How to Overcome Dysfunction

How to Overcome Dysfunction

The origin of dysfunction

In our last post, we talked about the baggage we carry around as adults and how it negatively affects our lives. We established that everyone is dysfunctional to some degree. This dysfunction can be traced back to Adam and Eve.

Like us, Adam and Eve wanted to be the boss. They desired to be like God. God calls this sin, and. It’s why we’re dysfunctional.

What Is dysfunction?

Whether you’re a student, a husband or wife, a grandparent, manager, CEO, coach, or physician, God wants us to function in a certain way. When we don’t, it’s called dysfunction. It creates the baggage we carry around, and we don’t realize the cost of it and the destruction it causes.

12 effects of dysfunction

  1. Divorce. In the ’70s, people said divorce doesn’t affect you or your children. They said, ‘Being in a bad relationship is bad for your kids, and getting divorced is better.’ But new research is showing that if your parents divorced when you were young, it brings out problems down the road.
  1. Addiction. Addiction to drugs, alcohol, sex, and even oneself is a form of dysfunction.
  1. Verbal or Physical Abuse. Addiction goes hand in hand with abuse—verbal, physical, or emotional abuse.
  1. Denial. “I don’t have any baggage. I’m not loaded down with dysfunction.” Yes, you are. Think about this: too many of us who are in denial are in denial about being in denial.
  1. Blame. We say, ‘It’s someone else’s fault. It’s my parents, my grandparents, my spouse’s.’ Or, ‘I just can’t help myself.’
  1. Fear. What if I commit my life to Jesus, and he wants me to be a missionary to Borneo? What if he wants me to give up having fun and sleeping around?
  1. Criticism. I want everyone around me to feel as miserable as I do.
  1. Anxiety. You may have been pressured as a child to do too much too soon. Perhaps you were forced to grow up too quickly because of a divorce situation.
  1. Deception. We find it difficult to tell the truth when we’re in trouble. Or perhaps you lie just to lie.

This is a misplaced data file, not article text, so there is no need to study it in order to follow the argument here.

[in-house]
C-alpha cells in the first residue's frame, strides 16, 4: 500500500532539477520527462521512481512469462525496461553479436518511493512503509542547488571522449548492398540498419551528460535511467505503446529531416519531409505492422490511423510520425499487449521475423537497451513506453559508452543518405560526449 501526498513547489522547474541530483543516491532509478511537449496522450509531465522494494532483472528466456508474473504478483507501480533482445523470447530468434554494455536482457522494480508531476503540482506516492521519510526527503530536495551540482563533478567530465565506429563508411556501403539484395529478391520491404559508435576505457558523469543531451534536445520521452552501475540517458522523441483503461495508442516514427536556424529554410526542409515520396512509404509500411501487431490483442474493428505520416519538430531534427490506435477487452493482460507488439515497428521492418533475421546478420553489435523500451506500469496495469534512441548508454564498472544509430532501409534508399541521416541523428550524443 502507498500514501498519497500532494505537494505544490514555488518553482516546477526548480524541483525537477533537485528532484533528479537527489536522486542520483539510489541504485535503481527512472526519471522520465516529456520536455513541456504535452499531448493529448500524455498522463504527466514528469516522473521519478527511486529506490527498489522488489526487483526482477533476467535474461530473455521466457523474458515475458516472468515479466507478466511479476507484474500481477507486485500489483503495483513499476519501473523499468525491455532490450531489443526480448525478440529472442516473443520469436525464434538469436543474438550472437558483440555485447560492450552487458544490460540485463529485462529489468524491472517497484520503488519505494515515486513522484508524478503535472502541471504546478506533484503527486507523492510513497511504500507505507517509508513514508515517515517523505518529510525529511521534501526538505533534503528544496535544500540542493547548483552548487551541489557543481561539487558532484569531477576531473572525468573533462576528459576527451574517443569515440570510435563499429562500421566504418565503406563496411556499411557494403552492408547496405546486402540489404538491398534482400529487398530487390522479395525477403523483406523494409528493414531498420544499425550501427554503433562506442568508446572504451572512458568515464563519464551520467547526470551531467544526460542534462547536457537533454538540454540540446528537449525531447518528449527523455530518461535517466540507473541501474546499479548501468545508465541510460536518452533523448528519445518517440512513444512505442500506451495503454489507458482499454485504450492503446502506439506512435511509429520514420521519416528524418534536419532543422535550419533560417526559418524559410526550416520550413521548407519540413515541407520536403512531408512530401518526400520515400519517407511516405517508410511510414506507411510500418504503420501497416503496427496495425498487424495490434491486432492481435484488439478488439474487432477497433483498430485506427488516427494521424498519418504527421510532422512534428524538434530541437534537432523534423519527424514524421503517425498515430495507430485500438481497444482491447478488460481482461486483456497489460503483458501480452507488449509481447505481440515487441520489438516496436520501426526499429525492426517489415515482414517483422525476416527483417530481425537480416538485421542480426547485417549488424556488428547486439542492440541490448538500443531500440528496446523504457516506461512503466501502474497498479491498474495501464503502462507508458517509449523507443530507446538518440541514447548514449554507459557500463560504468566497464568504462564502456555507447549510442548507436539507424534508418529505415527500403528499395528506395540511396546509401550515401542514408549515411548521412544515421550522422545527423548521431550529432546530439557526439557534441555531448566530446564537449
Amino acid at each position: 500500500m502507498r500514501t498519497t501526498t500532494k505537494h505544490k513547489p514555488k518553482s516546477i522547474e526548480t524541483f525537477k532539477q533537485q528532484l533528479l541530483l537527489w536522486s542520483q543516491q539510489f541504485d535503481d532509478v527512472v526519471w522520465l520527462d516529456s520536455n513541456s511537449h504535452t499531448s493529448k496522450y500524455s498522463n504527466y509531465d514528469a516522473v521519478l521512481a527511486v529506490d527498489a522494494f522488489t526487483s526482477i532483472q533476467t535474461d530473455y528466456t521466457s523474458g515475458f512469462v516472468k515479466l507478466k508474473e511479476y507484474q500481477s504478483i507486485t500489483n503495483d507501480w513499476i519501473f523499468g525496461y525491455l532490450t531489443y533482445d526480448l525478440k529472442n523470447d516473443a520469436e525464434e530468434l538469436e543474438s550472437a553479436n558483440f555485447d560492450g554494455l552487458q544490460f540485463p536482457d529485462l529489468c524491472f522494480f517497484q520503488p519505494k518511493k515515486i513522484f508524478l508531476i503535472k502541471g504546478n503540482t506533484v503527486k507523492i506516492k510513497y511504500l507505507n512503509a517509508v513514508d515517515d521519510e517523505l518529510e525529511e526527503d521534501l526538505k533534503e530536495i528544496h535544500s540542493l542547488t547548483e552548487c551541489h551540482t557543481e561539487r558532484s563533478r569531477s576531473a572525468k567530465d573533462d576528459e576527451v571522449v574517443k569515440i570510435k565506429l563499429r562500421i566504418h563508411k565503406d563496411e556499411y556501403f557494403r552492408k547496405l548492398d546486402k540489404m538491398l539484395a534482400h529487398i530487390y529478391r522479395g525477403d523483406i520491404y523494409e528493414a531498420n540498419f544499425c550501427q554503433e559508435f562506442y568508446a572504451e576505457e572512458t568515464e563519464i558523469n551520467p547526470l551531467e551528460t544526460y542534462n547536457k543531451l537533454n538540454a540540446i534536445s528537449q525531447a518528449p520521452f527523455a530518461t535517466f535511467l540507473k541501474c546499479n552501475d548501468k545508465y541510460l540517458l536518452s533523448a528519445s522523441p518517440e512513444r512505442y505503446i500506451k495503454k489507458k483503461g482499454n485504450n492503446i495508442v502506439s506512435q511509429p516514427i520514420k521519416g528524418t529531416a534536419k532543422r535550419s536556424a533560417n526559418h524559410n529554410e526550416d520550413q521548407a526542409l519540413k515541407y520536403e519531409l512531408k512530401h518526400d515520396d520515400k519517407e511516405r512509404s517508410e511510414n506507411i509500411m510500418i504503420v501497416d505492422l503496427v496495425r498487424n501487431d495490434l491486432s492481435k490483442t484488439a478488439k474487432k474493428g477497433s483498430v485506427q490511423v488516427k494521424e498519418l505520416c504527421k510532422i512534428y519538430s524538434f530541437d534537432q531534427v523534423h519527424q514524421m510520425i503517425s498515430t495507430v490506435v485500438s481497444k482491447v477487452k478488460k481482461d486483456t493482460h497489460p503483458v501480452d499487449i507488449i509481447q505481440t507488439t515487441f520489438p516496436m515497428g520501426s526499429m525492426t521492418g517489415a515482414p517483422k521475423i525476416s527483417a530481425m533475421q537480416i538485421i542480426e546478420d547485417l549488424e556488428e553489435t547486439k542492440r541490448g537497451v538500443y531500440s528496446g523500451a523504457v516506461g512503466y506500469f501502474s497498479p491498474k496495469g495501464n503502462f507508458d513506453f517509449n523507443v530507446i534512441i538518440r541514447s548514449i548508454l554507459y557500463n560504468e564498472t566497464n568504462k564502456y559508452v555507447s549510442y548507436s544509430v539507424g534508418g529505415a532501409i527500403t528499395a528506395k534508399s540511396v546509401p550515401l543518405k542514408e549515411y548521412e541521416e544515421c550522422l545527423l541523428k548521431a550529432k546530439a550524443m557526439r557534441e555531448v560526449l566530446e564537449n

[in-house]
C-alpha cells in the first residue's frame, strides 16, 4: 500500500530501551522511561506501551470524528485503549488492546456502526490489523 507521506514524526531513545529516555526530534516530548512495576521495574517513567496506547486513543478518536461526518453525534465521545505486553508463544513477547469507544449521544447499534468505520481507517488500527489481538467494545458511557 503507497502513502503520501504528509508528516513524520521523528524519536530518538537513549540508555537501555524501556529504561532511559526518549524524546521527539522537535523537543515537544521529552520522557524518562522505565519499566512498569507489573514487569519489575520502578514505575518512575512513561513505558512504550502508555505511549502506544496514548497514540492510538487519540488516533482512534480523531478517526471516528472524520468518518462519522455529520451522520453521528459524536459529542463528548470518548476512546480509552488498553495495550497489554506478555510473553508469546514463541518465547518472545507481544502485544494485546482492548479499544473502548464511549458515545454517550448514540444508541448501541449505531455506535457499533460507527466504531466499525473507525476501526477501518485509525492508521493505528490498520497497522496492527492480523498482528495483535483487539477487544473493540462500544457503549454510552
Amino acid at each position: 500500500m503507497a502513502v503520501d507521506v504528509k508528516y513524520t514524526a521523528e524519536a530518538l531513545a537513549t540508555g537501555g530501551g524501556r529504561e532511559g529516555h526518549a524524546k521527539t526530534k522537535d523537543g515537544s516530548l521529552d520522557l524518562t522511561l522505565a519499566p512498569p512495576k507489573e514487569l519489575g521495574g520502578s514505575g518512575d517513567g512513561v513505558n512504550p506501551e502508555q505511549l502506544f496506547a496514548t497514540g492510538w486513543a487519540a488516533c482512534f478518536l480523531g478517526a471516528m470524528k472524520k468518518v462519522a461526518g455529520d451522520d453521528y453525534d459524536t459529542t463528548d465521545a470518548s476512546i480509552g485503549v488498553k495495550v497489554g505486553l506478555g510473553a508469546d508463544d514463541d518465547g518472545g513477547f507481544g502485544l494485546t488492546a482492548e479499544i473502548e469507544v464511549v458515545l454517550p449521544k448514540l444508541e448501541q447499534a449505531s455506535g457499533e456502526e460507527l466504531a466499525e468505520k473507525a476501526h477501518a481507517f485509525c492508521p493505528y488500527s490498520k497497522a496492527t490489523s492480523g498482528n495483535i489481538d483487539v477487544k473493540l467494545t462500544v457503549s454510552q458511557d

1. Unforgiveness. Your parents or a trusted friend has betrayed you, and you’re harboring the hurt. You find it impossible to release the hurt through forgiveness.
  1. Control. You want to be in control because your family of origin was out of control. This can lead to perfectionism, which is another form of control.
  1. Trust Issues. A lot of us have a hard time trusting because we’ve been messed around with so much. We’ve been betrayed so much that we can’t see a way to trust.

Rescue from dysfunction

Let’s say you have a friend who owns the tallest building in your city. Here in Dallas, ours happens to be the Bank of America Plaza, which is 72 stories tall. He invites you and your family to visit his building. You take the elevator to the top floor and step out onto the observation deck. Suddenly, your son says, “Dad, I smell smoke. The building is on fire!”

Remember, you’re on the top of a 72-story building. As you panic, you see a guy in the adjacent building. He fires a cannon containing a 3-inch wide steel cable that attaches to the air conditioning unit on your building. The guy then sets a wheelbarrow on the cable and pushes it across to where you’re standing, in order to offer rescue.

The guy with the wheelbarrow is Jesus. He’s saying, “Get in. I have a will for you. A W-I-L-L barrow for you.” Yet we don’t climb in because we’d have to admit that:

  • We are powerless. We can’t save ourselves from the towering inferno. We can’t dump all the baggage we carry by ourselves. But
  • God is powerful. He sent Jesus to die on the cross for my sins, for my baggage.

3 Types of Dysfunction

  1. Riches. I can buy my way out of the situation. If I can’t, I’ll buy something that will make me feel better, even if it’s temporary.
  2. Beauty. You think you’ve got it made because you have good looks. You get all the opportunities because of the way you look. You can charm yourself out of any situation.
  3. Brains. I can think my way out. I’m smart; I can figure this life out on my own.

Ways to overcome dysfunction

  • Accept Christ as my Savior.
  • “Believe in the Lord Jesus and you will be saved.” Acts 16:31
  • Accept the Bible as my teacher.
  • “All Scripture is inspired by God and is useful for teaching the faith and correcting error, for resetting the direction of a man’s life and training him in good living.” 2 Timothy 3:16 (PHILLIPS)
  • Accept the power and the energy of Jesus. 
  • “I can do everything God asks me to with the help of Christ who gives me the strength and power.” Philippians 4:13 (TLB)
  • Accept the will of God as my purpose.
  • “I desire to do your will, O my God.” Psalm 40:8 (NIV-1984)

Next steps

Paraphrasing, Hebrews 12:1-2 basically says, ‘Let us throw off any extra baggage, get rid of this and anything that trips us up, and fix our eyes on Jesus.’ 

Friend, Jesus has pushed the wheelbarrow up to you. He’s locked eyes with you and said, “I love you. I’ve forgiven you. I have a plan for you. Won’t you get in the wheelbarrow?” Take that next step and trust Him. Because when you do, your life will never, ever be the same.

Related Sermon

This blog post is based on the sermon delivered by Ed Young on Jan 23, 2018. Want to learn more? Watch the related sermon.

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